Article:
Amazon shares rise as it expands Whole Foods delivery and pickup locations

Amazon shares closed higher in the US Thursday, as the tech giant announced the further expansion of home delivery and store pick up, into new states.

Amazon shares rise as it expands Whole Foods delivery and pickup locations

Amazon shares closed higher in the US Tuesday, as the tech giant announced the expansion of grocery delivery and pickup services at Whole Foods Market. The service is clearly proving popular as Amazon works to roll out further locations for delivery and store pick up.

Amazon shares ended the US Tuesday trading session 0.32% higher at $1,870.32. The stock is also currently higher in out-of-hours activity.

Amazon’s Whole Foods delivery expansion

Amazon said Tuesday, that it had further expanded the home delivery option for its Whole Foods customers to at least seven new locations:

  • Annapolis.
  • Cleveland.
  • Louisville.
  • North and Central New Jersey.
  • Pittsburgh.
  • Locations in the San Francisco Bay Area.

In addition to that, in-store pick up from Whole Foods Markets is now also available in Louisville, Dayton and Omaha.

“Prime Now delivery continues to be a hit with our customers and we’re excited to introduce the service in five new cities plus more neighborhoods in the San Francisco Bay Area,” said Christina Minardi, Whole Foods Market Executive Vice President of Operations.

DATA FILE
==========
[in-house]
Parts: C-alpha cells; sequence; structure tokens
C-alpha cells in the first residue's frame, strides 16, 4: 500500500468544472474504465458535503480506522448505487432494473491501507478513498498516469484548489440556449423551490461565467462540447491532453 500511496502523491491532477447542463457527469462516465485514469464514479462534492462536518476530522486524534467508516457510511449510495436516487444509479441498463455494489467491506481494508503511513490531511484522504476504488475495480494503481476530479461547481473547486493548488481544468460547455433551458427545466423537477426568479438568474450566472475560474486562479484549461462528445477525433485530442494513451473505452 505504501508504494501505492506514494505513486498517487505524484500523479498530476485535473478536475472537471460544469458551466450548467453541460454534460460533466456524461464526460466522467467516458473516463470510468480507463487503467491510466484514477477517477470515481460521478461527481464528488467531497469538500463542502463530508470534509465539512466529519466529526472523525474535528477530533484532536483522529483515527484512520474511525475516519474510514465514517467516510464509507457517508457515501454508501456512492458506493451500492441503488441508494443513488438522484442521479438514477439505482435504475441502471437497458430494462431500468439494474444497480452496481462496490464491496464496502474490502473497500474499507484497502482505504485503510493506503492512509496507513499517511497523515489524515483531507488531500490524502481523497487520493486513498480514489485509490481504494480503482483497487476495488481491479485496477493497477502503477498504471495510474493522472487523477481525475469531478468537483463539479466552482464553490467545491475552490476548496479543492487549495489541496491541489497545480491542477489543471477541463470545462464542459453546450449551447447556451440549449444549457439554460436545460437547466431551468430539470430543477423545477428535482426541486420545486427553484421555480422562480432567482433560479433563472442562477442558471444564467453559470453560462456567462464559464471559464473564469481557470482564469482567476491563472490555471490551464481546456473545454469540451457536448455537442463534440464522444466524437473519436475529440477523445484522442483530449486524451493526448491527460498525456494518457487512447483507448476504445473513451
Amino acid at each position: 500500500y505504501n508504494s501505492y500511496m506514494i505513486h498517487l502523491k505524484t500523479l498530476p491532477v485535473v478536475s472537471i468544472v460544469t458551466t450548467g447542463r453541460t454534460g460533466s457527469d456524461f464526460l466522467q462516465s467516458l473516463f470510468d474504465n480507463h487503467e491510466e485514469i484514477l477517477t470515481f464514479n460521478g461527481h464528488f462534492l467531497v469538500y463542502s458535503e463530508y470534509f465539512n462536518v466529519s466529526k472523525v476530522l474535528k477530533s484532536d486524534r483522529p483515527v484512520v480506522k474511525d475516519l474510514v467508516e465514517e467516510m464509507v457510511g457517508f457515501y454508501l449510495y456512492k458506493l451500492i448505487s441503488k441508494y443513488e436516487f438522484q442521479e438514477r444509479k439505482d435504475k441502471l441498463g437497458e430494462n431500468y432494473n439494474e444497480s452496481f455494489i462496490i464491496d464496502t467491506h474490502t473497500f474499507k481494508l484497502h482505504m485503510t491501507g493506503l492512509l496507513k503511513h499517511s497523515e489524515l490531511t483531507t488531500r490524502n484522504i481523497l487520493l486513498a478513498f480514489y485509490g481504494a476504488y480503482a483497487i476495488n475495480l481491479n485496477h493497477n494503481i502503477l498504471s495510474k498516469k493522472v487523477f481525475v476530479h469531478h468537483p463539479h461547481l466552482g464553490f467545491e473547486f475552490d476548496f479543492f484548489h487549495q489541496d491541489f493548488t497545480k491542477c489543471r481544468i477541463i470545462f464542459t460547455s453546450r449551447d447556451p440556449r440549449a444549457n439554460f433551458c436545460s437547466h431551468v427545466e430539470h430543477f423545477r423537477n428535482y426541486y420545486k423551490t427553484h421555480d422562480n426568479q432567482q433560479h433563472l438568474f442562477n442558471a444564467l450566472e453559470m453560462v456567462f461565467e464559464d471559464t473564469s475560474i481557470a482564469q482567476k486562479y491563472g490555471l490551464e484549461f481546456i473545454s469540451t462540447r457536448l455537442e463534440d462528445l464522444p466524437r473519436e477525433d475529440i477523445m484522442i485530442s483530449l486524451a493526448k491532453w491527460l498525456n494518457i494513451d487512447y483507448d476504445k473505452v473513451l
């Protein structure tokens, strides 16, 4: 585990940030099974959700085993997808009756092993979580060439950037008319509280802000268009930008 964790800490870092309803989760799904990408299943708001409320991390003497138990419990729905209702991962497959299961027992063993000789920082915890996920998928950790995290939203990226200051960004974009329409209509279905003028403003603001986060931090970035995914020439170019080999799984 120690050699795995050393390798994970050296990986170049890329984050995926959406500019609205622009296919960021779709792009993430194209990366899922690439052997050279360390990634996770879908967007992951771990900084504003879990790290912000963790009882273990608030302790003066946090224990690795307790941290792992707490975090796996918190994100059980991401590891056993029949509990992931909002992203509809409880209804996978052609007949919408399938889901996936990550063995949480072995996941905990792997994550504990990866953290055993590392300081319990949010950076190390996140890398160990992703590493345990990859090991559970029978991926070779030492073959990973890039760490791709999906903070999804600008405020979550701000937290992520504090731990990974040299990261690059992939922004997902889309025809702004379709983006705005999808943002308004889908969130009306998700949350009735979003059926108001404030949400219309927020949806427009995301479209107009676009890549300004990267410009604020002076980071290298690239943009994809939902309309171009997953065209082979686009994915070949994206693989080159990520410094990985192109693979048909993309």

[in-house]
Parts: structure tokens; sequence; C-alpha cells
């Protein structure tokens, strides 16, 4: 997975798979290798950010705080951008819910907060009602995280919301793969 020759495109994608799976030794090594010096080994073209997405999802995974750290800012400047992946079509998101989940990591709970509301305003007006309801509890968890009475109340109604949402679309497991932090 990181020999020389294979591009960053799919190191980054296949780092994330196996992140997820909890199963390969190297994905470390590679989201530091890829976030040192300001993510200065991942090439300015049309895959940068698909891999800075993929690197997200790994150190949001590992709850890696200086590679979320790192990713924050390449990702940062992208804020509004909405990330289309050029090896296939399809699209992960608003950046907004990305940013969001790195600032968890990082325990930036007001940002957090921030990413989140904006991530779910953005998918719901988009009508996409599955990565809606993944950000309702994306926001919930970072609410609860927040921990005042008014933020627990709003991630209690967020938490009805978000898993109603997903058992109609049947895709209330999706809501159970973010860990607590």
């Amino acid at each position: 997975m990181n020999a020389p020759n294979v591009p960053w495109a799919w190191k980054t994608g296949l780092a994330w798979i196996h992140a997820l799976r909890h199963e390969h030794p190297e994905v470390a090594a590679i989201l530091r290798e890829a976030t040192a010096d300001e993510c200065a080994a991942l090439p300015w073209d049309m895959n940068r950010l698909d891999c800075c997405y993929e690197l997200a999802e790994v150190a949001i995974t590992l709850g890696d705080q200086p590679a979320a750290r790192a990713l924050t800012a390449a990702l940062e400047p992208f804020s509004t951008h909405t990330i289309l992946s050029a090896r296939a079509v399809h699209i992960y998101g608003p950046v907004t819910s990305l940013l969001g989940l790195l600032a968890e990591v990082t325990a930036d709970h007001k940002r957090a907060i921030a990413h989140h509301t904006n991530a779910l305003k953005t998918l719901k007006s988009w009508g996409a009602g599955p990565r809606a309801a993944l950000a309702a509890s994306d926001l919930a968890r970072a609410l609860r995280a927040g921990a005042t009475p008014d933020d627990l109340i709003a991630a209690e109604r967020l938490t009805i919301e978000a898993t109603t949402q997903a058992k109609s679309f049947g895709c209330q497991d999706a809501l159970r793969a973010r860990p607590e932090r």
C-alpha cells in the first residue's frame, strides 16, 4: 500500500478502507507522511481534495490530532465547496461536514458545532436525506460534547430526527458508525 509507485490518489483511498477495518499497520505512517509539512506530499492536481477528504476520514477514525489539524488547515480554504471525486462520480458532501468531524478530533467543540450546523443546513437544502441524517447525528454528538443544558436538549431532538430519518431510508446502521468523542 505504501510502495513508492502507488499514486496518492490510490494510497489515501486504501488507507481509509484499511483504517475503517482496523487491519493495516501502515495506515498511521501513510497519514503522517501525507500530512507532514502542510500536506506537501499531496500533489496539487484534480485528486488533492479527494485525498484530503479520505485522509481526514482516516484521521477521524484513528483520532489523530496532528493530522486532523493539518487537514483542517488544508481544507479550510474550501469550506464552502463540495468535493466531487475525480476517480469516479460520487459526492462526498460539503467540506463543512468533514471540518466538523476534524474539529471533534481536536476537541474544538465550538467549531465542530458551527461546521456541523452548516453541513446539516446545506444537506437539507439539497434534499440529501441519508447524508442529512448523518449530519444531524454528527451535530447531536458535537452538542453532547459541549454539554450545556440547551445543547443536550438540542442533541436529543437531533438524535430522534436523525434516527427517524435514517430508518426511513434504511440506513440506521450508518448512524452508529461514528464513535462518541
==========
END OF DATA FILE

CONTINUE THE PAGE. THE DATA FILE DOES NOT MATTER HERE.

“And for our customers in Dayton, Louisville and Omaha, we’re thrilled to also offer the option of grocery pickup. It’s just another way we’re making it even easier for more customers to enjoy Whole Foods Market’s healthy and organic food,” Minardi added.

Amazon scraps AI recruiting tool

Separately, Reuters has reported the tech behemoth has ended development of a ‘secret’ AI recruiting tool, because it preferred men’s resume’s over women’s.

The article states that after working on the program since 2014, the team discovered that it developed a bias towards men’s CV’s. This was likely due to the fact that the data that had been fed to the program was dominated by men’s resume’s, reflecting a natural bias in the tech sector.

However, that bias spread across the program and it was found to penalise applicants using the term ‘women’s’; ‘women’s debating champion’, ‘women’s soccer captain’.

And, while the programmers were able to fix that particular issue, there was no way to ensure it wouldn’t find a different way of showing a preference for male applicants.

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